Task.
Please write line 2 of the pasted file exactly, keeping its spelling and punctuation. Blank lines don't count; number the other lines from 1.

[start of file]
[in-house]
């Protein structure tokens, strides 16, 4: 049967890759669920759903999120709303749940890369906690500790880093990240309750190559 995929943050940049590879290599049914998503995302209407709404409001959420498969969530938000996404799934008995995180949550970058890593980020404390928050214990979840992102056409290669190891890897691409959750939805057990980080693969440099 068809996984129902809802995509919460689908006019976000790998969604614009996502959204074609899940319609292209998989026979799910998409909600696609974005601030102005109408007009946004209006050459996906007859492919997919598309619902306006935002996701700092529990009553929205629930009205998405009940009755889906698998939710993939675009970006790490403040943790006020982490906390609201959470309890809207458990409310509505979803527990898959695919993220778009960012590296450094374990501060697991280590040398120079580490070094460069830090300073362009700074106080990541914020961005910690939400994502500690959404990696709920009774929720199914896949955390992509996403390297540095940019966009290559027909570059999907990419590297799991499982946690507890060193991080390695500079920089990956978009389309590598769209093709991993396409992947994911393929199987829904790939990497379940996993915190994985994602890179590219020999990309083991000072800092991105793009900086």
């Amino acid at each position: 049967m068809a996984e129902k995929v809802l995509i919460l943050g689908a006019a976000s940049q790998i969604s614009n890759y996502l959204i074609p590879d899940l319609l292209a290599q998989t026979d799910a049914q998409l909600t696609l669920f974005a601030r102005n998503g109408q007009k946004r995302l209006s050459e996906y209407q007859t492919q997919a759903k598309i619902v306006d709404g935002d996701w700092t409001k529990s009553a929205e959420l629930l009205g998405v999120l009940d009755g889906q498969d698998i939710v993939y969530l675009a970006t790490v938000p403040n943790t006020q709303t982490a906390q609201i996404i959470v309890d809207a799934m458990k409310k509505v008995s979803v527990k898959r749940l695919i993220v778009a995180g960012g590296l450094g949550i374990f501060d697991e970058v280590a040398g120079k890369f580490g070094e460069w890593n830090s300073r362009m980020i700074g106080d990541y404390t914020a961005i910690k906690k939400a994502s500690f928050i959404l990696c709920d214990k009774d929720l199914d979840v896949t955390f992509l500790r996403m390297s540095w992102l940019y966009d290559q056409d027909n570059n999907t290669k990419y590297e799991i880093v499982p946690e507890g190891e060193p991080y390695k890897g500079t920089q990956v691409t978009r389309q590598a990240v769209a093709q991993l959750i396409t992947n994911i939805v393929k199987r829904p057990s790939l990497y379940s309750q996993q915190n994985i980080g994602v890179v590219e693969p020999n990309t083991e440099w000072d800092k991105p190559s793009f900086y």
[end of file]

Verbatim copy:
């Protein structure tokens, strides 16, 4: 049967890759669920759903999120709303749940890369906690500790880093990240309750190559 995929943050940049590879290599049914998503995302209407709404409001959420498969969530938000996404799934008995995180949550970058890593980020404390928050214990979840992102056409290669190891890897691409959750939805057990980080693969440099 068809996984129902809802995509919460689908006019976000790998969604614009996502959204074609899940319609292209998989026979799910998409909600696609974005601030102005109408007009946004209006050459996906007859492919997919598309619902306006935002996701700092529990009553929205629930009205998405009940009755889906698998939710993939675009970006790490403040943790006020982490906390609201959470309890809207458990409310509505979803527990898959695919993220778009960012590296450094374990501060697991280590040398120079580490070094460069830090300073362009700074106080990541914020961005910690939400994502500690959404990696709920009774929720199914896949955390992509996403390297540095940019966009290559027909570059999907990419590297799991499982946690507890060193991080390695500079920089990956978009389309590598769209093709991993396409992947994911393929199987829904790939990497379940996993915190994985994602890179590219020999990309083991000072800092991105793009900086």